Resources for Renters

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Virginia Rent Relief Program (RRP). Do you or someone you know need help with rental payments? To see if you’re eligible, call 2-1-1 from any phone or visit

CDC-issued eviction moratorium has been extended by CDC Director Rochelle P. Walensky, MD, MPH, to suspend eviction proceedings for nonpayment of rent through June 30, 2021. The moratorium is NOT automatic. You must sign a declaration of eligibility and deliver it to your landlord or person with legal right to possession of the property; a link is provided below.


Download a Declaration of Eligibility


FAQ  |  CDC Order  |  Notice from the CDC


Alternate Languages (Click “Housing and Homelessness Resources on COVID-19” to find a Declaration of Eligibility and fact sheet in other languages.)


Help for Renters: If you're having trouble making rent payments as a result of the coronavirus pandemic, you're not alone. Fortunately, federal, state and local governments are taking action to offer relief. Learn more.

Gov. Northam signs revised state budget making key investments and providing critical relief during pandemic.

Governor's News Release

Final State Budget Language

Tenants' Rights: Before Jan. 1, 2021

Tenants' Rights: After Jan. 1, 2021

Preregister for your COVID-19 vaccine. Call 877-829-4682 or visit

Still waiting for your stimulus check? The IRS has a website for checking on the status of your Economic Impact Payment:

Visit the ”Get My Payment” Website

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Virginia’s Governor Ralph Northam is focused on keeping Virginians in their homes and ensuring people experiencing homelessness are provided shelter. The Governor is focused on the immediate public health need to keep Virginians in their homes and is seeking federal assistance for rent relief for COVID-19-impacted Virginians. The Governor and General Assembly have passed legislation that caps late fees on rent and provides additional state COVID-19-related protections from evictions and foreclosure. These are short-term protections, as rent will continue to accrue. The key during this unprecedented time is knowing your rights, knowing the housing counseling services available to you, and communicating with your landlord.

If You Can’t Pay Your Rent:

  • Know your rights, seek housing counseling assistance and talk to your landlord. If you are unable to pay your rent because of COVID-19, the first thing you should do is know your rights, seek housing counseling resources and then contact your landlord to learn what your options are.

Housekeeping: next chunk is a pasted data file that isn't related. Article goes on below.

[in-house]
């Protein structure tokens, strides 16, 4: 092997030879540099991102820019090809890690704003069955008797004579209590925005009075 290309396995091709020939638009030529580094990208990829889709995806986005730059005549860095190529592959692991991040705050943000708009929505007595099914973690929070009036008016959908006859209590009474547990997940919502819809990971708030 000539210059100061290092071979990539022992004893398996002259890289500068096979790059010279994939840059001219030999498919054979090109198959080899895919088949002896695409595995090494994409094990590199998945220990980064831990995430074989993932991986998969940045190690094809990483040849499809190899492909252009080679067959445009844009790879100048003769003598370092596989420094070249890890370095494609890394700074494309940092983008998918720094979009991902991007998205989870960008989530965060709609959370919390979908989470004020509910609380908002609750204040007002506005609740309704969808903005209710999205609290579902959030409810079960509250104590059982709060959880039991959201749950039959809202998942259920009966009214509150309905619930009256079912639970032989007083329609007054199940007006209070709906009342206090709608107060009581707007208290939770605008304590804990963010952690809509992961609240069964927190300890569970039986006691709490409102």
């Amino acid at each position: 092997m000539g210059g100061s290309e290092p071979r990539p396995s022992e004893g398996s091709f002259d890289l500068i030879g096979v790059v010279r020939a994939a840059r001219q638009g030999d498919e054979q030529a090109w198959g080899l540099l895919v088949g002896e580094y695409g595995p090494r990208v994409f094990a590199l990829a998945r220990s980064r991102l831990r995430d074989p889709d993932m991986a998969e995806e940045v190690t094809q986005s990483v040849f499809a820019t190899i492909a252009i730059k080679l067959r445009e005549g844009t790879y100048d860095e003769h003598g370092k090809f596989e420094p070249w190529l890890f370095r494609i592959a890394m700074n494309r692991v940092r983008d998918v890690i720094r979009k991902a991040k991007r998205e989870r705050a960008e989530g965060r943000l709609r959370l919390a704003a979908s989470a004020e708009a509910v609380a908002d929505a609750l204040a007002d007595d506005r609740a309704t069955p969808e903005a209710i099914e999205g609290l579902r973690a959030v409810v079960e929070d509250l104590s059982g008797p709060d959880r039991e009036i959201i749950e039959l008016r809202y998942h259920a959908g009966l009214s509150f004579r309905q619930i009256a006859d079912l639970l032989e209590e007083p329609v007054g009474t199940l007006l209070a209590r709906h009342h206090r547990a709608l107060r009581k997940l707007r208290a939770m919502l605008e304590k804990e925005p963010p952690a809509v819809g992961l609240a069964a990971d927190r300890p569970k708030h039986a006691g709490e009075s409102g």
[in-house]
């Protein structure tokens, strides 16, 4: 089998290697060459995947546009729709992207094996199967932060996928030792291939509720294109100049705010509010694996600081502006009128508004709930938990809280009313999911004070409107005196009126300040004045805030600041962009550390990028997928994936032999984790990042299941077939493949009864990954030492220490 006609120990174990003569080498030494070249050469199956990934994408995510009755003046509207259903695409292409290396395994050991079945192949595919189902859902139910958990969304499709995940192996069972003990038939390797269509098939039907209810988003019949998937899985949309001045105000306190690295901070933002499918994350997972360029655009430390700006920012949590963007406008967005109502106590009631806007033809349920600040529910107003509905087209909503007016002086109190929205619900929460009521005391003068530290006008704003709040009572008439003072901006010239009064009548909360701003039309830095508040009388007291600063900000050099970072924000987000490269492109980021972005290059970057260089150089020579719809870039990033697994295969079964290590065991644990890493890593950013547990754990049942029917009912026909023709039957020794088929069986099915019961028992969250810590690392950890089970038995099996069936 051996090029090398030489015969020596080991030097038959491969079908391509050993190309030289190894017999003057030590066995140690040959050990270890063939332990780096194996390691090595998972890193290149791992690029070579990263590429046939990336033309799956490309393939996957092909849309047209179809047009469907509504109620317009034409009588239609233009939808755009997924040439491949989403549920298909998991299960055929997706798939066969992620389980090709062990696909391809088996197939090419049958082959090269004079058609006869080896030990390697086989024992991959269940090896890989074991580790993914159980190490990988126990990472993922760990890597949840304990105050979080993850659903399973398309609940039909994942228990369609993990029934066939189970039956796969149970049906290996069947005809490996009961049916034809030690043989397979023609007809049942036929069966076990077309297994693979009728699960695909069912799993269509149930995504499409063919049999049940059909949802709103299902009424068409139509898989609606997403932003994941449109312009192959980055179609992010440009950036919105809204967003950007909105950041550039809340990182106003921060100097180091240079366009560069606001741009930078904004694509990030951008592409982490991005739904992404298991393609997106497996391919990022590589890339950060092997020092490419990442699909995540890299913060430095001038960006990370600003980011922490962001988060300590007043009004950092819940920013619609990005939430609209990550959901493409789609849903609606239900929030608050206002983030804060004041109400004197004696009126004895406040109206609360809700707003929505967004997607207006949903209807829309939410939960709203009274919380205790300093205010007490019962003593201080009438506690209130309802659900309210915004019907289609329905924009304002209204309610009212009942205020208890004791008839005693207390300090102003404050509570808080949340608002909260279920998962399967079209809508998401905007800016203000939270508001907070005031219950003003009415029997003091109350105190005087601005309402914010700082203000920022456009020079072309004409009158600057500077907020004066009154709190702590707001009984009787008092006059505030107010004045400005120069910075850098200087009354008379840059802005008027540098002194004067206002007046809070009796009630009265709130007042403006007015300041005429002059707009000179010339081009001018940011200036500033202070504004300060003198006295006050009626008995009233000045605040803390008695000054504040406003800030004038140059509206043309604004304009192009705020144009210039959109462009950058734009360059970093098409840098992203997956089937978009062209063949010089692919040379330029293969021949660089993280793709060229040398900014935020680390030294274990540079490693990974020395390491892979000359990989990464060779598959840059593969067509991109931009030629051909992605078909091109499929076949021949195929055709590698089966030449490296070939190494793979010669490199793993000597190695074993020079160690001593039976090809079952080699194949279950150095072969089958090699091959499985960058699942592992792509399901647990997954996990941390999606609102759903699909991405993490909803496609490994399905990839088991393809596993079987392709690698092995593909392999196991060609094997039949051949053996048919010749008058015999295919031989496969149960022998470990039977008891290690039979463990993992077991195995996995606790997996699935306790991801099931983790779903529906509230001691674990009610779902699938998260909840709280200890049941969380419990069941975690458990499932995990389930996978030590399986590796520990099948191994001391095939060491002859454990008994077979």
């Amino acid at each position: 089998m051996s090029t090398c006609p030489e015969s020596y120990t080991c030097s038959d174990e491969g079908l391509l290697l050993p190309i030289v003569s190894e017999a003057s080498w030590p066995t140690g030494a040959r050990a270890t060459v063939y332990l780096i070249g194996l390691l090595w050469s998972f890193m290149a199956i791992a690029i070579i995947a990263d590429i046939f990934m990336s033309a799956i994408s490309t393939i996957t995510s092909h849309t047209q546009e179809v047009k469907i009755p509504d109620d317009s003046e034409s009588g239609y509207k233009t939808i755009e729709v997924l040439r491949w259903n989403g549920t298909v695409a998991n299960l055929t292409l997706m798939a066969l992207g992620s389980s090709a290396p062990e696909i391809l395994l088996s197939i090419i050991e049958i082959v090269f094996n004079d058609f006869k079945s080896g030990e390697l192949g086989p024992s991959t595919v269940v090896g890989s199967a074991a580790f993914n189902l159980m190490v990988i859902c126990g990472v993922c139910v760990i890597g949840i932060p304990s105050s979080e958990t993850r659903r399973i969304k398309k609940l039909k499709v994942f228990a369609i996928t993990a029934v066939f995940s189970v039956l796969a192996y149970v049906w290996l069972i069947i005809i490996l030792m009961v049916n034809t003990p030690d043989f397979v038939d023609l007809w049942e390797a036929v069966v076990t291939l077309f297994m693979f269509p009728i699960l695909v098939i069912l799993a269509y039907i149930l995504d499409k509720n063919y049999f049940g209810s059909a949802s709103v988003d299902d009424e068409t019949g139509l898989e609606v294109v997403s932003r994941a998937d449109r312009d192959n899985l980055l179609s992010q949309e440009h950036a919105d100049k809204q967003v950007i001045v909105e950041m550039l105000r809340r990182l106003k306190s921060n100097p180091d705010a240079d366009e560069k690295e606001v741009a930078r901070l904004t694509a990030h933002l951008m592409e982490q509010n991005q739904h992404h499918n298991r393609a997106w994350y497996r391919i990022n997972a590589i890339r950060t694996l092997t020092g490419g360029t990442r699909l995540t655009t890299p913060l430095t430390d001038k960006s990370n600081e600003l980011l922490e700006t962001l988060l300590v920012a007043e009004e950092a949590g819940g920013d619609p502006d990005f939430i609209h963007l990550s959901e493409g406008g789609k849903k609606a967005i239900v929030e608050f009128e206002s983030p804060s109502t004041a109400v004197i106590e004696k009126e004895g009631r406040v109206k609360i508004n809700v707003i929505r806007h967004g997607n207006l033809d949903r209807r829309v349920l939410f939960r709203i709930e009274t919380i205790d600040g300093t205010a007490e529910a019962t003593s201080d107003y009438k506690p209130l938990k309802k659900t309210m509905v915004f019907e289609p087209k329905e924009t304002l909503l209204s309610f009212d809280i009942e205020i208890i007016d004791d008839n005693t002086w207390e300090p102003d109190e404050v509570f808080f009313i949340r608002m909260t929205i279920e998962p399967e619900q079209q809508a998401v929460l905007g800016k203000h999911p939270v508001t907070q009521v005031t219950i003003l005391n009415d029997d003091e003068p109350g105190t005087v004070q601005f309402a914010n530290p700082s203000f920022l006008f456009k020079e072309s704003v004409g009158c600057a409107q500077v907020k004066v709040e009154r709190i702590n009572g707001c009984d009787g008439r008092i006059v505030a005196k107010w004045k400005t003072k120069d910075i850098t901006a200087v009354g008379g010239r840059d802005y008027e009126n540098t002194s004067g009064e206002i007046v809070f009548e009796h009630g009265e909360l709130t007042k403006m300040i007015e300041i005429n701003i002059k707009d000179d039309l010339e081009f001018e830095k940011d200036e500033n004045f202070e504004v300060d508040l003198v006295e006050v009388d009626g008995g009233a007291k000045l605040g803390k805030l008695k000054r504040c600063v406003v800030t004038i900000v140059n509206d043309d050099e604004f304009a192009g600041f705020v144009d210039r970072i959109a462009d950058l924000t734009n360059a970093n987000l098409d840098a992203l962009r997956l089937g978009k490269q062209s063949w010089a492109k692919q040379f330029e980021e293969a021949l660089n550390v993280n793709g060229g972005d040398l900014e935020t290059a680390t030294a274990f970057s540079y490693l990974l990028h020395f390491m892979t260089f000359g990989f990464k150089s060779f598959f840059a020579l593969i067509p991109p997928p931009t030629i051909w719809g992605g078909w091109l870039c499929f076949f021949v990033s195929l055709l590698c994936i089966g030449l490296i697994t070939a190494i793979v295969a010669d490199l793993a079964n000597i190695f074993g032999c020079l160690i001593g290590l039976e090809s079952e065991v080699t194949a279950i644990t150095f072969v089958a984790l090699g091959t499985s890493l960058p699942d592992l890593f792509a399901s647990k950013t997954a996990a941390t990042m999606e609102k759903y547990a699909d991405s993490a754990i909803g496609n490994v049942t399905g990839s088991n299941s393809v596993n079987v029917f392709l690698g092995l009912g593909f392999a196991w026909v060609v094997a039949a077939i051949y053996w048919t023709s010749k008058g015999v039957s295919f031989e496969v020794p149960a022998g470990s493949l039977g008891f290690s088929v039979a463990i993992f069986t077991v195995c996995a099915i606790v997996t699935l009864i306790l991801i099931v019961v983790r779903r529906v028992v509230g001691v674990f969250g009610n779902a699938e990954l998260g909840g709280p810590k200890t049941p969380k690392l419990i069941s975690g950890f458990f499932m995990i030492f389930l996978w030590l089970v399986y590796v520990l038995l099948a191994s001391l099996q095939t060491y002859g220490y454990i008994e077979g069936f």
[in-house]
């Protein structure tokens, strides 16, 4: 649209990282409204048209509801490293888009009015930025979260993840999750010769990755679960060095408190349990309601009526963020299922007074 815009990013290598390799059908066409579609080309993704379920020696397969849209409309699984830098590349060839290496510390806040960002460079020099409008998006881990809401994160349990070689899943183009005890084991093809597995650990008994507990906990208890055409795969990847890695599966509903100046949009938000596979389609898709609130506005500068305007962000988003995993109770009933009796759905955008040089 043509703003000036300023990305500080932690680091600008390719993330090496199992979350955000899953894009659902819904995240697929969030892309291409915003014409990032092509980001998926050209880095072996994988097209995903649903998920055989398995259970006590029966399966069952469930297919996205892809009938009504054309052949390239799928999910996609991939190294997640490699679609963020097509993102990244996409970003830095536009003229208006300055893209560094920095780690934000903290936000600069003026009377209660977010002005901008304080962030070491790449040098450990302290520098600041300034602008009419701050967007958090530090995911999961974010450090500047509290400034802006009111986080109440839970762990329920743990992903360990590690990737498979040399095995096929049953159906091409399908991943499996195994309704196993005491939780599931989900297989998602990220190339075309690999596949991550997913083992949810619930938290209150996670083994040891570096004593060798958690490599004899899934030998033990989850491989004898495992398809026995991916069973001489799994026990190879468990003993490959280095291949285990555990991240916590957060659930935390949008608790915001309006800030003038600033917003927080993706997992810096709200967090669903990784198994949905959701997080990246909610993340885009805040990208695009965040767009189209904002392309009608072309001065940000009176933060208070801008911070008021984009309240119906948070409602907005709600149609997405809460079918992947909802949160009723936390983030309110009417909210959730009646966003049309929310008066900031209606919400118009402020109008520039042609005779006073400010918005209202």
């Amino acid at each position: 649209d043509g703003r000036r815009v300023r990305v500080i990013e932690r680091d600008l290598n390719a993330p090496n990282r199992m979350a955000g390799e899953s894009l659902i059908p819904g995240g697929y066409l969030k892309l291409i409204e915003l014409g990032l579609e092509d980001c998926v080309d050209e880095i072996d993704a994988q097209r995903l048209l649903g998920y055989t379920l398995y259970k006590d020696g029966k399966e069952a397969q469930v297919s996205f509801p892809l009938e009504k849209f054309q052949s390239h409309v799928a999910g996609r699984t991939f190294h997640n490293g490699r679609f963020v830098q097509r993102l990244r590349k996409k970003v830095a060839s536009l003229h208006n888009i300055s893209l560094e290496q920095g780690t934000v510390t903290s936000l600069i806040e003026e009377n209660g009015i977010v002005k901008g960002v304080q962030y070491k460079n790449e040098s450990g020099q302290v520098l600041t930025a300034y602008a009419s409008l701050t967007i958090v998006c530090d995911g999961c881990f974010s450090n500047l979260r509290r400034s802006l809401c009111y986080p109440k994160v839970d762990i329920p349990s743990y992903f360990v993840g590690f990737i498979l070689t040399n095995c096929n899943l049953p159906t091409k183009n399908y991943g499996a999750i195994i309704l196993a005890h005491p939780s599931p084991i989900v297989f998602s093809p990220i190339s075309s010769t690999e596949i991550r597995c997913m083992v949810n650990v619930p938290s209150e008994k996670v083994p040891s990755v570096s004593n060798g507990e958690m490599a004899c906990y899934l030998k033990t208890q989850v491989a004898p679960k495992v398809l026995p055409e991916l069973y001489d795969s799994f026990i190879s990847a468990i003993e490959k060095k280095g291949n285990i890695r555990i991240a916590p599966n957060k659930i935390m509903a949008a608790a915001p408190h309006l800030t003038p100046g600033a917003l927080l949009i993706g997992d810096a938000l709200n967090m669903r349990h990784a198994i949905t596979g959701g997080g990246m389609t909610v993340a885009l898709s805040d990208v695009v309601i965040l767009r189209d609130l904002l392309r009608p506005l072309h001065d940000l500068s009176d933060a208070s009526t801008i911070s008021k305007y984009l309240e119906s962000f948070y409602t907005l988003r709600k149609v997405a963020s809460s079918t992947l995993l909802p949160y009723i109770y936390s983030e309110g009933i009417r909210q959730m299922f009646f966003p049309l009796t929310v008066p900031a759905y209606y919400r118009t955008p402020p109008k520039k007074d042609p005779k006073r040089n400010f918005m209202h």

• If you are a Housing Choice Voucher recipient, contact your voucher agency as soon as possible so they can work with you toward a solution. Starting on July 25, 2020, your landlord or the housing authority can give you a 30-day eviction notice if you have not paid your rent. The National Housing Law Project (NHLP) and the National Association of Housing and Redevelopment Officials (NAHRO) have collaborated to produce an easy-to-read FAQ flyer explaining the federal eviction moratorium. Get the flyer.

  • Understand the consequences. Even though new evictions were previously suspended through July 24, 2020, and even if your landlord allows you to skip one or more payments, the rent will need to be repaid eventually. Once the current crisis has passed, tenants may fall under various state and federal protections, but some property owners may be able to collect full payment or raise your rent to recover missed payments. Be sure to discuss this with your landlord and double-check that advice with a housing counselor or legal representation so you understand any potential future consequences of skipping rental payments now, and the specifics of what protections are available to you.


  • Provide documentation: Provide your landlord proof that you have been financially impacted by COVID-19.


  • Ask for a grace period: If you just need a bit of extra time before you can make rent payments again, request a grace period from your landlord to make your payments and have your late fees waived. Most landlords understand and will be willing to work with you on this.


  • Discuss your payment plan options: To avoid having to pay a lump sum payment of your past-due rent, request a payment plan from your landlord and have it spread over a longer period of time. Once you agree on a payment plan, ask for the plan in writing.

  • File for unemployment: Workers whose jobs were halted because of COVID-19 are likely eligible for unemployment benefits.

  • The Virginia Residential Landlord-Tenant Handbook provides guidelines for tenant and landlord rights. For tenants in hotels or motels, if the room or suite has been the tenant’s primary residence for more than 90 days or there is a written lease for at least 90 days, it is illegal for a landlord to evict the tenant without getting a court order and involving the sheriff’s office. The halt on evictions does apply to these types of circumstances. If you are facing eviction, if your landlord attempts to lock you out without taking you to court, or if you have questions about your rights, contact Virginia Legal Aid by calling 1-866-LEGL-AID or get legal advice from the Eviction Legal Helpline by calling 1-833-NoEvict. Please do pay your rent or mortgage if you are able, as these costs will continue to accumulate. The Virginia Poverty Law Center has created a website dedicated to COVID-19 Legal Response in Virginia.

Managing Your Debt:

If you have debt, you should pay it off in the following order, as a general rule:

  1. Rental payments

  2. Outstanding utility bills

  3. Car payments

  4. Other outstanding debt